'Knots' or sensitive strands of tight muscles are hyper stagnant areas. Nerve signals to and from these area are faint where circulation is cramped, further restring cellular waste to get out and fresh blood to get in, bringing relief. “Knots” often form where multiple muscles intersect, like the shoulder blade for example that has 17 different muscles that attach to it.
When fascia gets dehydrated, due to stress, lack of fluid or movement, it gets thick and sticky. It binds to itself and neighboring areas of muscles causing restricted movement. Physical discomfort may be a request from the body to notice inflexibility or imbalance somewhere.
Deep tissue massage re hydrates fascia by stimulating waste nutrients out of the cells for excretion and brings fresh blood into an area to heal. The manipulation of the body with massage, melts sticky fascia, bringing relief to an entire area and stimulates a chain reaction of healing.
Focusing on a few target areas per visit, allows time to more effectively address an issue by working on the adjoining and opposing muscles that contribute to an imbalance.
With a slow and gradual application of pressure, clients feel safer to relax, let go of their tension and bring a new depth of body awareness. A therapist should never 'muscle' their way into a muscle. With patience and slow deep tissue massage, muscles soften at their own pace and 'invite' the increased pressure.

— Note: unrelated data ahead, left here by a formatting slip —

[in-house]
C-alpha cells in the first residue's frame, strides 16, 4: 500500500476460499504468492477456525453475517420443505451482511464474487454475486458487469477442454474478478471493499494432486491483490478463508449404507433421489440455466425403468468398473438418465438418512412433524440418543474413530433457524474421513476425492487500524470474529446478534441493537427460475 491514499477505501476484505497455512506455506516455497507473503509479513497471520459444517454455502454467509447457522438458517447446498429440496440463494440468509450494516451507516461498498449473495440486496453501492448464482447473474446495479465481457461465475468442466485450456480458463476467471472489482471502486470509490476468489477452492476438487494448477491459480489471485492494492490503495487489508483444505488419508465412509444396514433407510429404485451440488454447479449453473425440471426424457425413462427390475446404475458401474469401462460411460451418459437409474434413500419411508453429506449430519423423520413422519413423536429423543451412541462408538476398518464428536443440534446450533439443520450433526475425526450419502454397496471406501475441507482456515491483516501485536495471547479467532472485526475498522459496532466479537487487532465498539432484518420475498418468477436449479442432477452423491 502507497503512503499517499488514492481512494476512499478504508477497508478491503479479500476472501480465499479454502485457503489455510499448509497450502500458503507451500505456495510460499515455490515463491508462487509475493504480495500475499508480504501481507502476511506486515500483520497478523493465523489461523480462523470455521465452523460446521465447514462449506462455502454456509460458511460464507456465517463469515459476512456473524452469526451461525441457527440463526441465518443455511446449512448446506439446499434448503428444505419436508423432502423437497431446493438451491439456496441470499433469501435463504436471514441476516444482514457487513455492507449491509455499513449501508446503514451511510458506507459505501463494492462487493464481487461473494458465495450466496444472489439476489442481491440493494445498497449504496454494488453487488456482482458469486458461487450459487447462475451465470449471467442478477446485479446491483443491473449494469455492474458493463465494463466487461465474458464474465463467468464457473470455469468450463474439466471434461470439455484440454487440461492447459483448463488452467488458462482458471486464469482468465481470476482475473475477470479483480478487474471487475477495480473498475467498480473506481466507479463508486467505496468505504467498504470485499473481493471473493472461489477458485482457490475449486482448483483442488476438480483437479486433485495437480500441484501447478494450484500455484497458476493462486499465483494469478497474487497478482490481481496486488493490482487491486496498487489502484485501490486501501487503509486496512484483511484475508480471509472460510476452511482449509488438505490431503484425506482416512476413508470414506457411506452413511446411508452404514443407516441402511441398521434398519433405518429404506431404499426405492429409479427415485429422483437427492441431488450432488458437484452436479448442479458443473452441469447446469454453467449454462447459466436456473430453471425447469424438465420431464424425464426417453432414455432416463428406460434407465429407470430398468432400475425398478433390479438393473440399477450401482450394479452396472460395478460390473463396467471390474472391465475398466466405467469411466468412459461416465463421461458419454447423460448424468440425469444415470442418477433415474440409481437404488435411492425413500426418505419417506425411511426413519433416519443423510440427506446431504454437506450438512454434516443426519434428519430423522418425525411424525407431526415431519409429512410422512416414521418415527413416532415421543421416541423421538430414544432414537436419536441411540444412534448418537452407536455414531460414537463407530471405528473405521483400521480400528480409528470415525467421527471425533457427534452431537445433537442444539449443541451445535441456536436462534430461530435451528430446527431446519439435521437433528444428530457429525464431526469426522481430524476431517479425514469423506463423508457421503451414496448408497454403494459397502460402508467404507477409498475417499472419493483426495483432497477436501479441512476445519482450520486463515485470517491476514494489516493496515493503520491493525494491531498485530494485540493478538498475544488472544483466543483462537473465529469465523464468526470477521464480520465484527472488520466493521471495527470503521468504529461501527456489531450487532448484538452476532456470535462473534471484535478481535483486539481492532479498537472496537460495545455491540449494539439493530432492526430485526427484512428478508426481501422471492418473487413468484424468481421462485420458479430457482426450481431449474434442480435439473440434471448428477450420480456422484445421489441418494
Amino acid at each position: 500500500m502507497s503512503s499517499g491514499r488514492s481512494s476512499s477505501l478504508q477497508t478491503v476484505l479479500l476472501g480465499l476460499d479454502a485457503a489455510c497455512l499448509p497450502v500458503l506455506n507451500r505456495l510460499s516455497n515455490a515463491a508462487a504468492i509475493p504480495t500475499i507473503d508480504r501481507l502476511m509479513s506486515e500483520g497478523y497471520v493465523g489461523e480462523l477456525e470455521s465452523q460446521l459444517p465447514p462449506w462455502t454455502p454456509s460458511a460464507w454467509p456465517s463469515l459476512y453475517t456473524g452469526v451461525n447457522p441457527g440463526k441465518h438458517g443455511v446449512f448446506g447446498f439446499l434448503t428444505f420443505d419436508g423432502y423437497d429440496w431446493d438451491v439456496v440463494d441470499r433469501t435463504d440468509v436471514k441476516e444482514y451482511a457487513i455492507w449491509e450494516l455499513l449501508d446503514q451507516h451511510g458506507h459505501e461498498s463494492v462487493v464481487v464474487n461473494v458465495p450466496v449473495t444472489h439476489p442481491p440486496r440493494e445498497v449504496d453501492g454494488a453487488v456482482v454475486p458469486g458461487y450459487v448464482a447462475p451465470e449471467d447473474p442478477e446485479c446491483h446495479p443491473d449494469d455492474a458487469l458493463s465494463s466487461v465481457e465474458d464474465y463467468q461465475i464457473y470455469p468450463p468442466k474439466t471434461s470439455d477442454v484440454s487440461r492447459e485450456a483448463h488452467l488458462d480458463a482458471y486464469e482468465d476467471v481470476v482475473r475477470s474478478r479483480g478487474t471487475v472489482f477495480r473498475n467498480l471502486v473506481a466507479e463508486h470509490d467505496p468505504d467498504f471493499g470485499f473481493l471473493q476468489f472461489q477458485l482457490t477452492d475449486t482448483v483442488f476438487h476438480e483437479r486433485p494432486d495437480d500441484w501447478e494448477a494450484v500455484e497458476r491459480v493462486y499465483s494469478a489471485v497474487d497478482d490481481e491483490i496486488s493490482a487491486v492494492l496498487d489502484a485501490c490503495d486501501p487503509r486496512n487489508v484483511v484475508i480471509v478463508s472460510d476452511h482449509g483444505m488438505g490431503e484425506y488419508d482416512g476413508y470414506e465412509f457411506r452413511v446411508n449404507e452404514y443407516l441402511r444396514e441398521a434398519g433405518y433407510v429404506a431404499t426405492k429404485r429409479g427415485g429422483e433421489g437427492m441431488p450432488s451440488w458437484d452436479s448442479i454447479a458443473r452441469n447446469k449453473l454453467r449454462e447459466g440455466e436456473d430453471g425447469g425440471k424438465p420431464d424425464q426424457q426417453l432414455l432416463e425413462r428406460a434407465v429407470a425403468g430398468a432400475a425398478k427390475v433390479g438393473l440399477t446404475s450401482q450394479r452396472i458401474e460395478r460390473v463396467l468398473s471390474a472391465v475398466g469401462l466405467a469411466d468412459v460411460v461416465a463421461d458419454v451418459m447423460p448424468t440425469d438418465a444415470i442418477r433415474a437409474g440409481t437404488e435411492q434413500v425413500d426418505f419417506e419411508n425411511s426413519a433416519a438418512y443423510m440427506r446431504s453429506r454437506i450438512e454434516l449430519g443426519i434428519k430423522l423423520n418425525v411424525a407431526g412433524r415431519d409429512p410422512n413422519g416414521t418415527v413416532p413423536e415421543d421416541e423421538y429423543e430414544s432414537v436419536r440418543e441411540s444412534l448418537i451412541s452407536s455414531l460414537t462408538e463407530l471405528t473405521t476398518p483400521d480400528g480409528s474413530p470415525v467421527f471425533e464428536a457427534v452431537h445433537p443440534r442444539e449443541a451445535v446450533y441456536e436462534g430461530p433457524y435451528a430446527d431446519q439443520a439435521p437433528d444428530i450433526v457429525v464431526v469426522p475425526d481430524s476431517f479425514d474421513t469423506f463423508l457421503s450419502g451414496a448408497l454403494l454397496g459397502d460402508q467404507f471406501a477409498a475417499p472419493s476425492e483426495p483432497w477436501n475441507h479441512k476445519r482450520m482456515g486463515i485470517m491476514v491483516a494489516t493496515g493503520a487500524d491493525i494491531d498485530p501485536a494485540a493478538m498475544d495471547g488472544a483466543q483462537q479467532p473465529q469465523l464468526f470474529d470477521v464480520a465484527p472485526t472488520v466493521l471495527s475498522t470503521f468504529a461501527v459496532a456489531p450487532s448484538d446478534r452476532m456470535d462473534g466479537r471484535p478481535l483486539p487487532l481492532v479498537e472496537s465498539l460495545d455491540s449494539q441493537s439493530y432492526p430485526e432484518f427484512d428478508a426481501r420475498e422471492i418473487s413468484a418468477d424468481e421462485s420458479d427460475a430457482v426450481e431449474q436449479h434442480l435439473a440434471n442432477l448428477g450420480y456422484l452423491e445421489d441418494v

Fascia is linked to the nervous system. Touch in one area can ease movement in another. Fascia encases all our muscles, skin and contains deeply proprioceptors, deeply embedded sensors that relay critical information about our bodies movement, positioning and our perception in space.
A deep tissue massage in not solely a passive experience. When a client is more actively participating in letting go of their tension, their shifts are more impact full. Similar to a Physical Therapist or a personal trainer, a deep tissue practitioner will help client's identify habitual posture or behaviors that contribute to their complaints. By sharing information and support, clients are encouraged to practice making regular lifestyle choices for their wellness and preventative care. A few specific Deep Tissue modalities to experience or research further are: Trigger Point Therapy, Myofascial Release and Structural Integration.
Please leave a comment about this article or your experience with Deep Tissue Massage